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Merge Article Processing Order and using the "Not for Replication" Attribute

This article outlines answers to the question: 'Why is the NOT FOR REPLICATION attribute sometimes recommended on foreign keys in merge articles?'. I must add at this stage that understanding these issues might be crucial to your application. put simply, if the NFR is not set you might start seeing constraint violations. The other reason I consider this important is for the users of SQL CE. SQL Server Compact Edition does not support the NOT FOR REPLICATION option and although you can happily set it on the publisher it doesn't work on the subscriber. This means that you must understand which parts of teh application might break and what to do about it.

Background

The merge process assigns tables referenced by a FOREIGN KEY constraint (a parent) a smaller article nickname than that of the referencing table (the child table, or the table on which the FOREIGN KEY constraint is defined). If a table does not participate in such DRI constraints, the merge setup process assigns the article nickname based on the order in which it adds the article to the publication (in ascending order). After that, the Merge Agent processes INSERTs and UPDATEs in ascending article nickname order (PK first), and processes DELETEs in descending article nickname order (FK first). To understand more details about this mechanism, have a look here.

Issues

So, how can there be a problem, and why is the NOT FOR REPLICATION attribute sometimes necessary in merge replication? There are various possibilities, each outlined below:

(1) You might have created the tables without FK at first, then added the tables as merge articles in the order of child first, then parent. This would have led replication to assign a lower nickname to child and higher to parent. You might have later added the FK via ALTER TABLE, but this has no effect on the order any more because the nicknames would have already been assigned. One easy way of checking whether this is what you are running into is to run 

select nickname,* from dbo.sysmergearticles 
order by nickname


In other words, to get the proper order you need to have the FKs defined before the articles are added.

(2) Another way this can happen is with circular relationships:

In such a situation there is no definite logical order of article nicknames.

(3) If parent/child nicknames appear to be correct, then another possibility is that rows are processed in the correct order, but the parent fails due to deadlock, timeout, etc. and so the child fails with FK error. If the parent goes through in the retry phase, the child should also eventually go through.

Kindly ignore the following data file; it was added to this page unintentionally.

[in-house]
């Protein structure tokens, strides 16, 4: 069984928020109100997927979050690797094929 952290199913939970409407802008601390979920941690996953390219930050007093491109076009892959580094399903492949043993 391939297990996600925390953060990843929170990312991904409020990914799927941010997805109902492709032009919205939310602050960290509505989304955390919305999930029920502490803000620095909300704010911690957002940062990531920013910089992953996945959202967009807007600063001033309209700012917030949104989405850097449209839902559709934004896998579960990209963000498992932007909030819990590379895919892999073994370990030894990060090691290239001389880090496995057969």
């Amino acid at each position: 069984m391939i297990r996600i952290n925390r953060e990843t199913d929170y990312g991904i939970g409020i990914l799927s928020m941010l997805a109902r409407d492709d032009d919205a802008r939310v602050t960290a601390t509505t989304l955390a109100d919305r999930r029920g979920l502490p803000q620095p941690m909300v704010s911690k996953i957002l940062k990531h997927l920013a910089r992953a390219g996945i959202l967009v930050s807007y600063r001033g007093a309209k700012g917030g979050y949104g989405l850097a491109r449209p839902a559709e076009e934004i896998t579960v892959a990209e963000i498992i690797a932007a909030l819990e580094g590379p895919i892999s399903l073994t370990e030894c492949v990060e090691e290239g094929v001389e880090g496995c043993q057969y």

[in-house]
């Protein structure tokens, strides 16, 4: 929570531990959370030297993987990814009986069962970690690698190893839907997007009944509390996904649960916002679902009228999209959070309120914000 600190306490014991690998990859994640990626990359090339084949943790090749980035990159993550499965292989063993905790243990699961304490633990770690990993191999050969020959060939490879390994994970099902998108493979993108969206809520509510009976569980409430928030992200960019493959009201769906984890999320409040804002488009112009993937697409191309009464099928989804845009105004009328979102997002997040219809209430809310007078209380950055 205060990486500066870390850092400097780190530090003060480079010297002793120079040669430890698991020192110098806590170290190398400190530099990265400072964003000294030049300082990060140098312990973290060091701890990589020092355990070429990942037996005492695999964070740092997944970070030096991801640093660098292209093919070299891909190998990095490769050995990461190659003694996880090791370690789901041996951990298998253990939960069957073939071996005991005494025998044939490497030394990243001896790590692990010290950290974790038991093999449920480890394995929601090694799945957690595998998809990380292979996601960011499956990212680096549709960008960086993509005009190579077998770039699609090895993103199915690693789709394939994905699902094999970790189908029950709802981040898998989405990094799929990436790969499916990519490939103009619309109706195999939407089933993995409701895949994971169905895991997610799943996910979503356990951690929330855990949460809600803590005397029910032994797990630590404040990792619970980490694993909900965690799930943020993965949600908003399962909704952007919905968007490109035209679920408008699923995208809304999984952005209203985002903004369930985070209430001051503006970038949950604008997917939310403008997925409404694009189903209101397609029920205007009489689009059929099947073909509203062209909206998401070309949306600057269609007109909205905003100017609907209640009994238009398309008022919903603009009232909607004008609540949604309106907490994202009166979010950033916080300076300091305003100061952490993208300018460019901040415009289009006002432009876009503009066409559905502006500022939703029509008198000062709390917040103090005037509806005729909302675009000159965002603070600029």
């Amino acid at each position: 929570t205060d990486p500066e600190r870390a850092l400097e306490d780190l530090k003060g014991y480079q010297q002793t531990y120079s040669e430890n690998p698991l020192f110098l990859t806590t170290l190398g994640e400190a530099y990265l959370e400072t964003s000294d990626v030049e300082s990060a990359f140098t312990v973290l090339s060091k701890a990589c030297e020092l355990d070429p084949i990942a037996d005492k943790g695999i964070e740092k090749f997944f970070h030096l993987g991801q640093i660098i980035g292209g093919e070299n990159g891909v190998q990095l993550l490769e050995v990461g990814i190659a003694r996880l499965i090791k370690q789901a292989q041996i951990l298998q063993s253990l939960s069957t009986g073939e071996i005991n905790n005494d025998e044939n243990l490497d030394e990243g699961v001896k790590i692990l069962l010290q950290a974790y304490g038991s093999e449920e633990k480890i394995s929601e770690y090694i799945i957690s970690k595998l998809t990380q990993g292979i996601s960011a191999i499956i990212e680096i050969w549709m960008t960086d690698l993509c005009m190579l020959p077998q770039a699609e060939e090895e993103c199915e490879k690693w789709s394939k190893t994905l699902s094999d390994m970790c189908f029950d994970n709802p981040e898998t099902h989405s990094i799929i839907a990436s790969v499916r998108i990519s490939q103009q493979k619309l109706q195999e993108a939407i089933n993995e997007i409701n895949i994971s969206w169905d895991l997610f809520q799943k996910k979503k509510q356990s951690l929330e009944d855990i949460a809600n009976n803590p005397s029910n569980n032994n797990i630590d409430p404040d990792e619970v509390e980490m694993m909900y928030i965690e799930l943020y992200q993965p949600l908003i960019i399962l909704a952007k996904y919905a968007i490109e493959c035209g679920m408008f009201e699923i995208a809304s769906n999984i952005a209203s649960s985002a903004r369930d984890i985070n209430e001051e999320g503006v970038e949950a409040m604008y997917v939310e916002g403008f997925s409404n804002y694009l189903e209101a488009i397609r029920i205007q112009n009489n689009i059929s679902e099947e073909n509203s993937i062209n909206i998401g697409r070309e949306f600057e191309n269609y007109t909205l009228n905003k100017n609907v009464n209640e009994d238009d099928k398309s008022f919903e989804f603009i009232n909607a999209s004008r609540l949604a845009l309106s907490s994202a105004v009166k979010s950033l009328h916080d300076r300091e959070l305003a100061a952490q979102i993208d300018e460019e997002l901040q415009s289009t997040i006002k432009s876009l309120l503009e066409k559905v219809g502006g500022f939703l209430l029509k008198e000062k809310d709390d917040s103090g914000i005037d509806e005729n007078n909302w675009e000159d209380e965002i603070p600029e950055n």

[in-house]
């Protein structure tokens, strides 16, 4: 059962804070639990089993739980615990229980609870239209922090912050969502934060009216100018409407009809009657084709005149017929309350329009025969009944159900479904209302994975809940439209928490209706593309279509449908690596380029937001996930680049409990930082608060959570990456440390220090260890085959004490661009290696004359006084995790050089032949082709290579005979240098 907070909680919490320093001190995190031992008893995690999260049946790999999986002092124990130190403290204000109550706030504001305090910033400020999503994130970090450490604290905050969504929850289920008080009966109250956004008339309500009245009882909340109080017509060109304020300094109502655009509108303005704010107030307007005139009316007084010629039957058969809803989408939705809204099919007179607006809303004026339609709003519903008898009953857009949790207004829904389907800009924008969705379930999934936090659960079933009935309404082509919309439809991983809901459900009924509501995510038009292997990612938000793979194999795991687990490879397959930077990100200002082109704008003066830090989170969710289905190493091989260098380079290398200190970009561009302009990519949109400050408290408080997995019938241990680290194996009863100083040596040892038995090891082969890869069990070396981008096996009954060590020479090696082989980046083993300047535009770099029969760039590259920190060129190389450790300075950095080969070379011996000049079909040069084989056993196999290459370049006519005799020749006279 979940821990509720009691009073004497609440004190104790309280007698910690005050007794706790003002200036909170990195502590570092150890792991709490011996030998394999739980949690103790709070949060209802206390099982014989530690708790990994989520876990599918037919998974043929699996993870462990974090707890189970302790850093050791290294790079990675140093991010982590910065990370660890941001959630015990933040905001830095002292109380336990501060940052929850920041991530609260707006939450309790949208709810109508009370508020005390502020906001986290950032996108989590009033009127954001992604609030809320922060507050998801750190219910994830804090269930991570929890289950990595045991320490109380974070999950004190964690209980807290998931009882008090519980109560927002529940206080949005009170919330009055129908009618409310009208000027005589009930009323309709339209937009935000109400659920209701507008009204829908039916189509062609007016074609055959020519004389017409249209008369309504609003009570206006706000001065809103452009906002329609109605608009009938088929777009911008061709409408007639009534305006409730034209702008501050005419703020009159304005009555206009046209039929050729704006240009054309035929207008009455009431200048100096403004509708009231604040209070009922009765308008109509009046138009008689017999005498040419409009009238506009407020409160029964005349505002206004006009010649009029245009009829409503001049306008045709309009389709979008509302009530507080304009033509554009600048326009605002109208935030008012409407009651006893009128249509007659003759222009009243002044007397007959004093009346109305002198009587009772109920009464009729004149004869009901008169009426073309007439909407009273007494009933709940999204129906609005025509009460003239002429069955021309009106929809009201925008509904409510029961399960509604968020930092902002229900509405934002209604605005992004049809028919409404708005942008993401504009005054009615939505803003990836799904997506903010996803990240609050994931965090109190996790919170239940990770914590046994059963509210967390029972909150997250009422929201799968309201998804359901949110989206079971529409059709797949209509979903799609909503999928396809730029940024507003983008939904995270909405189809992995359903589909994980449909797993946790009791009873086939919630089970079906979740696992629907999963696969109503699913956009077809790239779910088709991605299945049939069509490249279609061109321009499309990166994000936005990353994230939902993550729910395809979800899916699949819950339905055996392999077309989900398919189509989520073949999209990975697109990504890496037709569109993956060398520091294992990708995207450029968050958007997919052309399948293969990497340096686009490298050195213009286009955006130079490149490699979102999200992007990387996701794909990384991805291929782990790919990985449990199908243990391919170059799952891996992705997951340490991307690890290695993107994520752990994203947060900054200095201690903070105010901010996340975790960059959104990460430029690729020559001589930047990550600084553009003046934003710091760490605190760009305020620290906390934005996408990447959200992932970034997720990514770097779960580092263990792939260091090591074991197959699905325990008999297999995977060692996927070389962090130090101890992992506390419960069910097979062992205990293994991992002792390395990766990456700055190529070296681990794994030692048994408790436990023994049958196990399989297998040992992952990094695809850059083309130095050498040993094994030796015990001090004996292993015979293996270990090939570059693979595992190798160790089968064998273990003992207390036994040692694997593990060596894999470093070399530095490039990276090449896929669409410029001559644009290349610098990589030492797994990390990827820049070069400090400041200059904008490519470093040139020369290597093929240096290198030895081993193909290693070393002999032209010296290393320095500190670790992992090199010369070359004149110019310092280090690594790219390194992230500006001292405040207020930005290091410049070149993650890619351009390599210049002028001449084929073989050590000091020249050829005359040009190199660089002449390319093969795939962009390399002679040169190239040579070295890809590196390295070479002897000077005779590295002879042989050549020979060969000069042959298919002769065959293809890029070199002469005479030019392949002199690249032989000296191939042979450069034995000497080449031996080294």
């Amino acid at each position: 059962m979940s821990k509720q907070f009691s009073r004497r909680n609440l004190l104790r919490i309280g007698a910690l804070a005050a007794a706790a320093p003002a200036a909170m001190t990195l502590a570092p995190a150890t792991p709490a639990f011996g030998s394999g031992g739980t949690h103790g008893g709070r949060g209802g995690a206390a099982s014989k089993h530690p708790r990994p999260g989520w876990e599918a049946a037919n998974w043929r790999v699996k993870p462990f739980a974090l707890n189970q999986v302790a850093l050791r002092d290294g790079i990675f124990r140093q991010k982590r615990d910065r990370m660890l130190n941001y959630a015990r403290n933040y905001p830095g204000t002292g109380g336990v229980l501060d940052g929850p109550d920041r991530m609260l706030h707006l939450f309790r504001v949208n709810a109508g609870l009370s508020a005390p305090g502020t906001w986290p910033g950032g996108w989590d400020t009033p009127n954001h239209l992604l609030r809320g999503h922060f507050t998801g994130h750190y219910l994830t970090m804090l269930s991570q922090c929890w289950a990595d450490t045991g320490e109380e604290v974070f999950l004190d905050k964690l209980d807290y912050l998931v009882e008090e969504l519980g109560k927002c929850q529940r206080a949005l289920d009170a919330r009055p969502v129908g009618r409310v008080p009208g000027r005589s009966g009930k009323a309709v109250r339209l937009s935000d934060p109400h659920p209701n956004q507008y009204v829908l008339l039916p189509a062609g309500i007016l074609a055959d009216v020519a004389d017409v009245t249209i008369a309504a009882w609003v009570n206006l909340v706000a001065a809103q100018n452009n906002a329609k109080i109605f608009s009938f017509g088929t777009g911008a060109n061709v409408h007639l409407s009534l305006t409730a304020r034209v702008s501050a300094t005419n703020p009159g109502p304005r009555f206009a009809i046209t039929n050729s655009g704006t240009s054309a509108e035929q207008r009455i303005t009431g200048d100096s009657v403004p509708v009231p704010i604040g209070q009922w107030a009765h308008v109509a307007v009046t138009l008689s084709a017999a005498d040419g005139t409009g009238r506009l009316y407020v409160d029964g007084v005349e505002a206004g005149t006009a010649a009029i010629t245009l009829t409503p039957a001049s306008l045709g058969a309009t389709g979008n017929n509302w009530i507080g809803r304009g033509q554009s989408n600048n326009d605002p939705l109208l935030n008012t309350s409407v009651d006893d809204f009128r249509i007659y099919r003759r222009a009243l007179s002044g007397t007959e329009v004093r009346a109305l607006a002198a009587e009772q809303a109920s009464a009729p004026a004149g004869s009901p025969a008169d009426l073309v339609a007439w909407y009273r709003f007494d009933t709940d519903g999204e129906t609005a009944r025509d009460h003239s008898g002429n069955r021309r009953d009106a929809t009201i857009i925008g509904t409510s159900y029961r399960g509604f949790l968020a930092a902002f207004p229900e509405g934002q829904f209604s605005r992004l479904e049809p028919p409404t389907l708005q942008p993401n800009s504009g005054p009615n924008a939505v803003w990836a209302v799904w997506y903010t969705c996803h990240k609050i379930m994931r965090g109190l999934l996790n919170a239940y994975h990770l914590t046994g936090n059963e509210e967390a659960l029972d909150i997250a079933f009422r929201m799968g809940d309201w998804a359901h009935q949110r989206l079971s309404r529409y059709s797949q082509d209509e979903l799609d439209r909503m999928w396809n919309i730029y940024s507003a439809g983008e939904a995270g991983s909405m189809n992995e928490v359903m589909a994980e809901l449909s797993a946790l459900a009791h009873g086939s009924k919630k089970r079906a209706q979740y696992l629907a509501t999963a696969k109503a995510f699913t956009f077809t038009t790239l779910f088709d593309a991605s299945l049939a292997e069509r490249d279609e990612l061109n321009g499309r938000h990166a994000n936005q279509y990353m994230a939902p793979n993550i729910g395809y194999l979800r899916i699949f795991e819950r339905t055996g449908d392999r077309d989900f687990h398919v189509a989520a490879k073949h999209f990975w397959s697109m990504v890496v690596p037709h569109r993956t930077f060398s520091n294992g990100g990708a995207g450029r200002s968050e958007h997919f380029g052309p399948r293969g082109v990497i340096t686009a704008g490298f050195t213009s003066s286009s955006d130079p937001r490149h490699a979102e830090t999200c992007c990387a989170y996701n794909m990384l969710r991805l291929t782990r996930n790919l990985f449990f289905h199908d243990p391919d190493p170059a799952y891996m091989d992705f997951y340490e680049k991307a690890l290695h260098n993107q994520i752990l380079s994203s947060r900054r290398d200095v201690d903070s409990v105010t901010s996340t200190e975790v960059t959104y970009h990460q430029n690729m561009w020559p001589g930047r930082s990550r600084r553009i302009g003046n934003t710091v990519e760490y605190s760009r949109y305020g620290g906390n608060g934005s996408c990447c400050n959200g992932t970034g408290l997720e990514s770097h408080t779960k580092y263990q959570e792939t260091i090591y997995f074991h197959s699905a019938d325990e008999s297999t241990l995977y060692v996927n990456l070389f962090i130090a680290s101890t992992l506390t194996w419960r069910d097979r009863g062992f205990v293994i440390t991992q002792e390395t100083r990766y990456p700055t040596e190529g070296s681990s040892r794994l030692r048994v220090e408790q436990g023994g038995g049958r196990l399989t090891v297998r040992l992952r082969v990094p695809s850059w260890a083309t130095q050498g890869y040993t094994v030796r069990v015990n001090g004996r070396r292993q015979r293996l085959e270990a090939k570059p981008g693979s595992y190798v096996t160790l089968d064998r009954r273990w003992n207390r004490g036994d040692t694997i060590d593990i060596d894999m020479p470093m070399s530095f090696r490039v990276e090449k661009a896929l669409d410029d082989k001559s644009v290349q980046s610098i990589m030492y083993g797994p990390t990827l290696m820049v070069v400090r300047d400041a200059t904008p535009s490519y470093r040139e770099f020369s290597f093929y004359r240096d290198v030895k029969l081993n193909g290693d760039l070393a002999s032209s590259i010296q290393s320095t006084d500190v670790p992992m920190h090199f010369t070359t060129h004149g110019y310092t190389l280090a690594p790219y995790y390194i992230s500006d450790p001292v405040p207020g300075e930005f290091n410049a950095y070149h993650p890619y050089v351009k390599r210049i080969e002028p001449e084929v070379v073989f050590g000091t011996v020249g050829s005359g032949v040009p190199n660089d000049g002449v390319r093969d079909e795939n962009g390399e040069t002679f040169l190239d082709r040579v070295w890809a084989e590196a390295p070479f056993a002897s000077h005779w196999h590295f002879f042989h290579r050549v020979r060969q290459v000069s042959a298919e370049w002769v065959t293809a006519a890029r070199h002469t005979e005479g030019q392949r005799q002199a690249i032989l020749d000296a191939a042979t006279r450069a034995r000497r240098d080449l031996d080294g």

(4) There is also the possibility of multiple batches, with child coming before parent. For interest's sake, to reproduce this behaviour, insert parent and child rows and then make a lot of other updates in your database and after every few changes run "exec sp_MSmakegeneration". By running sp_MSmakegeneration, you are mimicking running a merge. They both have the effect of packaging all pending changes into generations ready to be replicated - future changes go into new generations. Keep doing this until you have about 150 new rows in MSmerge_genhistory. Now update the parent row. This makes the parent row go to a generation that will go in a later batch, while the child stays in a generation that will go in an earlier batch (default generation batch size = 100). Running merge now should repro the problem. This is just a simple reproduction, and this article intricately describes the circumstances in which parent and child records can end up in different batches. 

(5) I've recently come across another variation. Suppose we have 2 tables linked by a simple PK-FK relationship: TablePK and TableFK. The column which links the tables is "col1" and the FK column is nullable. We might perform the changes below:

update TableFK set col1 = null where col1 = 'somevalue'
update TablePK set col1 = 'xxx' where col1 = 'somevalue'
update TableFK set col1 = 'xxx' where col1 is null

This all seems quite simple? Remember that updates are done in ascending nickname order meaning that the PK table gets done first. This means that the "set col1 = 'xxx' where col1 = 'somevalue'" statement is run. This is a big problem though as there will be a constraint violation on the other node for the TableFK record which relies on the "somevalue" existing. Hence the NFR is used.

Conclusion

In some circumstances the NOT FOR REPLICATION attribute may be necessary and hopefully if you find PK/FK errors preventing the merge agent from running you'll be able to better understand why this setting is required.

If you are a SQL CE user then you might see some issues of concern in this article - especially with (5). This is because the NFR setting won't work on the subscribers. You have some options:

(a) don't use FKs on the subscriber for certain tables and have the application enforce the integrity

(b) ensure that synchronization occurs before an entire batch is completed eg syncing after each update in the example above will succeed as planned.

For standard subscribers (versions > SQL CE) with custom article processing order (@processing_order in sp_addmergearticle) and session level retry functionality, things are massively improved in SQL Server 2005/8.